“Where are the pines that lined this stretch of the road?” I queried restively from Prakash, about ten metres short of my favourite tea stall.
I was travelling from Chandigarh to Shimla to attend a conference on ‘Climate Change’. Prakash was the taxi driver I knew for some time. The towering sentinels that balustraded the right side of the road were conspicuous by their absence, unsettling the environmentalist in me. I told Prakash to slow down and peered out of the window.
“Where is that dhaba?” I asked further trying to recollect the name. Before Prakash uttered a word, I was rattled to see scores of bloodless clumps of once tall and regal deodars and the ruins of the stall on the foothill.
“Oh, that ‘Giani Da Dhaba’? Madam, it was bulldozed six months ago by the authorities to acquire land for the smooth flow of traffic,” he answered with a sigh. The deodars that nestled the ‘dhaba’ also became a casualty. And those pines……
Cutting him short, I asked apprehensively, “Have they got uprooted by some calamity?”
Prakash, a native of Shimla, was a keen nature enthusiast. Sensing my anguish and the hazard of a conversation while driving, he proposed to pull up and talk over a cup of tea. I agreed, thinking I might get some valuable inputs from a local for my conference.
Picking up the thread of conversation, he spoke woefully, “Madam, those pines have been felled. Looking at the ever increasing tourist flow, the roads are being widened to accommodate burgeoning traffic. They did not bother about the vanishing greens in this once pristine region”.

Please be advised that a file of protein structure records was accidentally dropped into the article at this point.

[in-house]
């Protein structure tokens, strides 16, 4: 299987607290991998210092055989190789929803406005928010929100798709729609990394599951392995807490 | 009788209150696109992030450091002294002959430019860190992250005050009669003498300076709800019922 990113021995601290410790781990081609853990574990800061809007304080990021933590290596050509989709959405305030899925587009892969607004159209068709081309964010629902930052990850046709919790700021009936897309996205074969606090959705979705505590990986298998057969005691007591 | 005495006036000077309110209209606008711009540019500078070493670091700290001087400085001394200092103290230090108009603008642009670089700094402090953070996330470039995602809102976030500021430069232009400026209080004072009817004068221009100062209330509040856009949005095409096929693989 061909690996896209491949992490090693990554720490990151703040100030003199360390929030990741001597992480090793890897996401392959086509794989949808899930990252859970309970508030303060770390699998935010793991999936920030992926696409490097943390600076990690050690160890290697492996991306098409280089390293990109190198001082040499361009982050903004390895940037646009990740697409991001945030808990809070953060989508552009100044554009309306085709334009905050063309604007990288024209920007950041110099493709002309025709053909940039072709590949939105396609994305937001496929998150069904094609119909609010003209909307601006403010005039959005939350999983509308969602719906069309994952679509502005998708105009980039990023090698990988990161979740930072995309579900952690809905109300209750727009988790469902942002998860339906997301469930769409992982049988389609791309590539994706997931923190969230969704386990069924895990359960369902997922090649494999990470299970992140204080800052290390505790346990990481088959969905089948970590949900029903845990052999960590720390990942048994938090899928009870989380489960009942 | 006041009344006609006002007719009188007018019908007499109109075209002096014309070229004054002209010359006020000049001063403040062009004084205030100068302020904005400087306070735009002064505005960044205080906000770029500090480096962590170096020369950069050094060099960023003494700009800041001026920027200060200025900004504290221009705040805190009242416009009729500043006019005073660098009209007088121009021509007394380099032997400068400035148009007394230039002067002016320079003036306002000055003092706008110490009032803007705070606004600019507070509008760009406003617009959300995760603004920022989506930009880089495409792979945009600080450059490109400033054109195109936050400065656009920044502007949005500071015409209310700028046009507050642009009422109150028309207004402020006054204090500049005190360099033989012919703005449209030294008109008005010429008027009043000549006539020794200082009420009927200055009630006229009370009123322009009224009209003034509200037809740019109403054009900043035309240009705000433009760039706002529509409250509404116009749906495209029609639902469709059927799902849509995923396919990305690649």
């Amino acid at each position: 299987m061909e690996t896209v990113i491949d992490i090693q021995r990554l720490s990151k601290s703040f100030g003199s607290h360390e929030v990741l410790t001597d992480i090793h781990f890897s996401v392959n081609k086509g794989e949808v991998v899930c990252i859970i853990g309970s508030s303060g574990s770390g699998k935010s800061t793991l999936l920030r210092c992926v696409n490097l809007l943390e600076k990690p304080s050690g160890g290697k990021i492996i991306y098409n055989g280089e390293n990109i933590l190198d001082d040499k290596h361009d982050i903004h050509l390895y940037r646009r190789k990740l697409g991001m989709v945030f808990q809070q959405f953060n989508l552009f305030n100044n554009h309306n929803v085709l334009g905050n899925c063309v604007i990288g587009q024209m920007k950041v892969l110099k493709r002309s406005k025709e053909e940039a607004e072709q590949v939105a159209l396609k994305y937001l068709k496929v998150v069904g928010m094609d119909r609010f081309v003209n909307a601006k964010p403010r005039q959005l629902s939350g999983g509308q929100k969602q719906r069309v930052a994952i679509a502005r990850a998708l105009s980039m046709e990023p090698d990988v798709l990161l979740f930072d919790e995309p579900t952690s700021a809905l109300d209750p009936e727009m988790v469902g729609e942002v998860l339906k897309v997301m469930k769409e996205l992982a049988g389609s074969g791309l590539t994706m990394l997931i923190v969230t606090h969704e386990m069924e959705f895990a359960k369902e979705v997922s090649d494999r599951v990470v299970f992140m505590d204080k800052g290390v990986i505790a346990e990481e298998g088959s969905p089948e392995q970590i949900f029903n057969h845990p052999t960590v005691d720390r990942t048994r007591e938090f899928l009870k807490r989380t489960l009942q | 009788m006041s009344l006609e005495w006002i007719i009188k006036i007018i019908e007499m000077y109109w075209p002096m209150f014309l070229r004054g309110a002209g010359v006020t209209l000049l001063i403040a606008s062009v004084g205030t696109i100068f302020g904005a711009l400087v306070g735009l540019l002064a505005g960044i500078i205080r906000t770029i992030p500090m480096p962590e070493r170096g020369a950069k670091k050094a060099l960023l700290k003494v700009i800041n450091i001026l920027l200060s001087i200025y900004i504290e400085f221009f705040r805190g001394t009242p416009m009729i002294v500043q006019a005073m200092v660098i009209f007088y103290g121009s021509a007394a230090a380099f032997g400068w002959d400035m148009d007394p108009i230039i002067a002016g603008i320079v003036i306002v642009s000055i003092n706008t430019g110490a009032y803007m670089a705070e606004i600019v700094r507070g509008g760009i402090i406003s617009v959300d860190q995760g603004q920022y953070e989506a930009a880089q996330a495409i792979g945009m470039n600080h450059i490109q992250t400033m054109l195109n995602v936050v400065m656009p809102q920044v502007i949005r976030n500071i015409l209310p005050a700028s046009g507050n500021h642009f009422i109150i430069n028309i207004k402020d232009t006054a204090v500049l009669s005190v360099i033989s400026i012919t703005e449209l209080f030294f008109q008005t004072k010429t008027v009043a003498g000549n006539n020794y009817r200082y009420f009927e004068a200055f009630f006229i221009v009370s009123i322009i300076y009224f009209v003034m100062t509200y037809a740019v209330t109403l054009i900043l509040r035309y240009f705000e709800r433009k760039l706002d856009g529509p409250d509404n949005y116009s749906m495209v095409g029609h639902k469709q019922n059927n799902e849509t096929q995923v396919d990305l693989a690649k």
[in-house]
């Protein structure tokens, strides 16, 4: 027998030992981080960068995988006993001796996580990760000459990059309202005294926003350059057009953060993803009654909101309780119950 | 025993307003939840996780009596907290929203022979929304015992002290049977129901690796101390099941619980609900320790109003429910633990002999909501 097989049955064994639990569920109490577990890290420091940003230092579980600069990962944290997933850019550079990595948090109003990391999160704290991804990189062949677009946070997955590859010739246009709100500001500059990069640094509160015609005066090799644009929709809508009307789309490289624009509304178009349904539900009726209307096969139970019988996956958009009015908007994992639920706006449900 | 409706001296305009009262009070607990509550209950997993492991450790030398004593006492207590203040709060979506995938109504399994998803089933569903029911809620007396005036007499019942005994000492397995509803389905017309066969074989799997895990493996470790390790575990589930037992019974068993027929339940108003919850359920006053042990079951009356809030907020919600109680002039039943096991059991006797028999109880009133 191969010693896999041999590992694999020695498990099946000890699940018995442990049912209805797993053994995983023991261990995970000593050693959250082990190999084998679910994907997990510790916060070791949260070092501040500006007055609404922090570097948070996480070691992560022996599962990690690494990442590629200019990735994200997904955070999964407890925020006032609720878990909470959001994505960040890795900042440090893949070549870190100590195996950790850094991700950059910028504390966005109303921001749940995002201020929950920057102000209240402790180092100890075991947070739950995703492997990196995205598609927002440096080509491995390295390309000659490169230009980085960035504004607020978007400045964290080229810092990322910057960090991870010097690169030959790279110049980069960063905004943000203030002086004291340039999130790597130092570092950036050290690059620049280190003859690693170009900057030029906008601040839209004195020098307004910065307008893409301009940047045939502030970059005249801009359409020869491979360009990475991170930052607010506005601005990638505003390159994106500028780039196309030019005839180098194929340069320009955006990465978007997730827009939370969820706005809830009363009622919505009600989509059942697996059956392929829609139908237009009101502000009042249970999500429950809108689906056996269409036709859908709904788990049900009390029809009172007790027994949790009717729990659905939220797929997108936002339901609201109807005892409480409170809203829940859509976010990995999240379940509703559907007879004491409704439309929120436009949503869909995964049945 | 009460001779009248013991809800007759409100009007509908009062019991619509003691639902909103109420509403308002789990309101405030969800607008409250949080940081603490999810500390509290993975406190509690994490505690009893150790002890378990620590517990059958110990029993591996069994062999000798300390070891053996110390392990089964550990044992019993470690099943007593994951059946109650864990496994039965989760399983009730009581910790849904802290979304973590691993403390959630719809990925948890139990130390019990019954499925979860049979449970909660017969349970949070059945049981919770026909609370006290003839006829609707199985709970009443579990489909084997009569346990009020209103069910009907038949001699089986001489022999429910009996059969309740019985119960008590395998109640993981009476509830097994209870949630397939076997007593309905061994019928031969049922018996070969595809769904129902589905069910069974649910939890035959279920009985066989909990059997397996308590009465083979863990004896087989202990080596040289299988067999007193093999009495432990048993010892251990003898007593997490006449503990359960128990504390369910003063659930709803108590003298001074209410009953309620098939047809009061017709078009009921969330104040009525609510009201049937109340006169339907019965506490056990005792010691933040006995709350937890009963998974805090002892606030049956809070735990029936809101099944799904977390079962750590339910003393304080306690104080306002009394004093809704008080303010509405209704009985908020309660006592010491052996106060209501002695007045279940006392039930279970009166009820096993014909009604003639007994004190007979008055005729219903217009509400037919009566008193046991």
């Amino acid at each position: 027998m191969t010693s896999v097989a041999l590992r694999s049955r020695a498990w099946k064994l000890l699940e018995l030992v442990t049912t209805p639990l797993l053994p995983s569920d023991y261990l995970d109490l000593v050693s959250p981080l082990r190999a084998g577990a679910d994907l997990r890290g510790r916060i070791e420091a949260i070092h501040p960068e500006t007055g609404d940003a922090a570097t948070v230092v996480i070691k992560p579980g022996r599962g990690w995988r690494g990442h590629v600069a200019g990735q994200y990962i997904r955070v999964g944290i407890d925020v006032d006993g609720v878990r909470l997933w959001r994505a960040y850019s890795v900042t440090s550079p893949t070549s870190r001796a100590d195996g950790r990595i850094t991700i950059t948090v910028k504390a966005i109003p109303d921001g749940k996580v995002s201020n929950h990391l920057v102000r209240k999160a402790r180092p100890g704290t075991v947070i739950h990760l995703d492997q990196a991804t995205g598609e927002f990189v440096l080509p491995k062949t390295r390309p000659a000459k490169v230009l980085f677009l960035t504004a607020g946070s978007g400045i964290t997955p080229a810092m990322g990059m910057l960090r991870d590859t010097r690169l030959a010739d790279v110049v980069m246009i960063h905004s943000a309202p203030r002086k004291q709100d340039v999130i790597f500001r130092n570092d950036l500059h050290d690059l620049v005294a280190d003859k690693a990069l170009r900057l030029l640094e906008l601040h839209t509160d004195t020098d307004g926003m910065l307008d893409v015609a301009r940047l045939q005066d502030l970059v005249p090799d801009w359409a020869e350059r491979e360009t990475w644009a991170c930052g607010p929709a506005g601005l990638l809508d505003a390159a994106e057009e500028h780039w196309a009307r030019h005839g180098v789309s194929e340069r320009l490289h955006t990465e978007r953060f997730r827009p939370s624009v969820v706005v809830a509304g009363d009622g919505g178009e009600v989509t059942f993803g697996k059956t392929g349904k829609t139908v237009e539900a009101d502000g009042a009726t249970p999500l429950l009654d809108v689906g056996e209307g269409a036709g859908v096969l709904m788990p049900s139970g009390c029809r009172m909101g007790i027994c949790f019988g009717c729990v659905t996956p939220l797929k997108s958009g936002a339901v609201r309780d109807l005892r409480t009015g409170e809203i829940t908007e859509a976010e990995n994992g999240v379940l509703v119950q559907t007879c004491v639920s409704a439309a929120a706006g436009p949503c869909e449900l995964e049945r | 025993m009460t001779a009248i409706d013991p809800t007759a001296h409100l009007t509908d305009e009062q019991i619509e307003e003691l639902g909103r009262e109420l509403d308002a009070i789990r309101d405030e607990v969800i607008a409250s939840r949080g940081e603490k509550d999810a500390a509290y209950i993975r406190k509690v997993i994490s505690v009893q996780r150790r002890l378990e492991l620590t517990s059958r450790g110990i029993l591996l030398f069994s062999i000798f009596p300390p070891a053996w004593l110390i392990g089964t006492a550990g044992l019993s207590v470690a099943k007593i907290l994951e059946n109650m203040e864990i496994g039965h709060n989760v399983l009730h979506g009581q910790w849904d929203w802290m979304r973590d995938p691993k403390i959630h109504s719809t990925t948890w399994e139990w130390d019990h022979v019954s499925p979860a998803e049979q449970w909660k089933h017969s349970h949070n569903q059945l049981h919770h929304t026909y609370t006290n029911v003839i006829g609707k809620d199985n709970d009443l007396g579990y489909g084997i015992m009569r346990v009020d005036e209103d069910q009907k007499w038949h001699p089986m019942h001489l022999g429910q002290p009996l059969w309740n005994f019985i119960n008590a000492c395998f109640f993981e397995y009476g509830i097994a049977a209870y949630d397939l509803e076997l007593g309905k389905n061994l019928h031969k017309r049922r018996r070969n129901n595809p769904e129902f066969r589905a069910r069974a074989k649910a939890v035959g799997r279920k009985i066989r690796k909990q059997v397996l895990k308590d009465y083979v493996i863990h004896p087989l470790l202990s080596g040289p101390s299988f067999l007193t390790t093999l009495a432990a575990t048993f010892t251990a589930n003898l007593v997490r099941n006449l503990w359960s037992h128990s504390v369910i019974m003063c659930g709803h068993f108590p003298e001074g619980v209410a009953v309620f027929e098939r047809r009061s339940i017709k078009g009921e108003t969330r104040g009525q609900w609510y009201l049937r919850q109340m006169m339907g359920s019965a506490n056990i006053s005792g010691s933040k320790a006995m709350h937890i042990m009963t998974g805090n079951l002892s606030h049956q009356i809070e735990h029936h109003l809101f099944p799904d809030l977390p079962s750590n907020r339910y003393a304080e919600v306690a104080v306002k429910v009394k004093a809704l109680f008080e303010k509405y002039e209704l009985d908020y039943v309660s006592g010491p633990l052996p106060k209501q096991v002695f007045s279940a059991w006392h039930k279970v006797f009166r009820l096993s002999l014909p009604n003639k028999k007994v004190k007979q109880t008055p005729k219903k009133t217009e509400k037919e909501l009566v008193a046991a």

“Didn’t the locals protest? How could they accept the swapping of natural wealth with carpets of concrete in the name of convenience?” My hurt was getting more painful.
“We all did protest but we couldn’t stand up to the corridors of power,” said Prakash disappointedly.
“But this has a direct bearing on your lives!”
“Yes, it has. The hills are reeling under acute shortage of water. Those natural waterfalls are fast drying up. Life is getting tougher. The crop patterns are also changing. The mountains are being blasted and plundered in the name of development. But who cares? The policymakers are digging our graves, madam. I sorely miss the whistling wind and whiffs of cool breeze while driving on this stretch now,” lamented Prakash. His frustration and anguish were unmissable.
The journey resumed after this brief interaction. But during the rest of my travel, I kept wondering at this exorbitantly expensive bargain–swapping fragile ecosystem with human insanity; swapping miles upon miles of sylvan stretches-callously, recklessly, dangerously-with swathes of black asphalt for humanity in hurry. All the talk about ‘Climate Change’ seemed farcical.
The chain of my thoughts was broken when the taxi came to a halt at my destination. After exchanging pleasantries, Prakash left saying, “Ok madam, enjoy fresh, filtered air in this fully air-conditioned hotel, the best property in the Queen of Hills.
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